by Anna Manning
Ahead of the May 1 teacher walkout in North Carolina, organized by the state affiliate of the NEA, the country’s largest teacher union, John Locke Foundation’s Terry Stoops questions how the list of union demands would effect students:
Results from state achievement tests administered last year show that only 56 percent of elementary and middle school students were proficient in math, and just 57 percent were proficient in reading. Since 2014, math proficiency has increased by just over 5 percentage points, but reading has gained only a single percentage point.
That’s not the worst of it. A mere 42 percent of economically disadvantaged elementary and middle school students are proficient in reading, and around the same percentage reached math proficiency. Shockingly, only around four of 10 African-American students in elementary and middle school grades are proficient in reading and math. Within both these subgroups, far fewer earn scores that equate to college and career readiness. Think of what’s ahead – and not ahead — for these boys and girls as they become men and women.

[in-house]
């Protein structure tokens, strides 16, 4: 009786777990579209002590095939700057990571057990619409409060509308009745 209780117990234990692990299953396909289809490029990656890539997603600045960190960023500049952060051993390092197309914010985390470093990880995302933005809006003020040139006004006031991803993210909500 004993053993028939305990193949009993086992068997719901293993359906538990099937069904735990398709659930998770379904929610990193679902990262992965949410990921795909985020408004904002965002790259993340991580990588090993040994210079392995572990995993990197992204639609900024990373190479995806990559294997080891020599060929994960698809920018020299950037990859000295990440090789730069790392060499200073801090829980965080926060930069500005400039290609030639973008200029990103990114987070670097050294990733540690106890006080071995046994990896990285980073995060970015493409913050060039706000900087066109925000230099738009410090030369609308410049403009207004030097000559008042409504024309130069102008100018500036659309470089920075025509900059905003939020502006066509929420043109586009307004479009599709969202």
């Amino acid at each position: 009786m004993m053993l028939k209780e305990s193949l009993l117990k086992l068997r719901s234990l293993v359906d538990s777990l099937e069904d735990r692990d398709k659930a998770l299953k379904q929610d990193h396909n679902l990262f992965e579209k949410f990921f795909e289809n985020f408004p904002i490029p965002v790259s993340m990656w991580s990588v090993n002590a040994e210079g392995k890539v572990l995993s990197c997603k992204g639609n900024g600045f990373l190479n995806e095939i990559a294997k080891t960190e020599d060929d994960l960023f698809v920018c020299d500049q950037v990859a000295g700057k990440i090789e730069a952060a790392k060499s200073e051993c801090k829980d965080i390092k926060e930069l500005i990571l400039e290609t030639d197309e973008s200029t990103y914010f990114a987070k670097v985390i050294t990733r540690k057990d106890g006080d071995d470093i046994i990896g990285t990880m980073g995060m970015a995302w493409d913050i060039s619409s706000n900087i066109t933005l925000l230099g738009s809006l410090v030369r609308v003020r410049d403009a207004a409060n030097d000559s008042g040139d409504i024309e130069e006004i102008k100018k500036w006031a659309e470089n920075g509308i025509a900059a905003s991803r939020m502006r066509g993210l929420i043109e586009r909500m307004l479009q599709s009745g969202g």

This crisis of our kids seems lost on activists who drown out the voices of those who do see the real issue. Rather than invite collaboration by presenting a list of measures to jumpstart achievement and restore hope to our most vulnerable, union leaders published a list of demands that would cost billions to implement and likely have negligible effects on performance.
Last year’s walkout resulted in 42 school districts cancelling class, keeping over 1 million children out of school.
Now the “Rally for Respect” has morphed into a clenched fist rather than an outstretched hand. If denying our most vulnerable kids instruction time is the union blueprint for improving student achievement, they have revealed how out of touch they really are.
You can read Terry’s full piece for Real Clear Education here.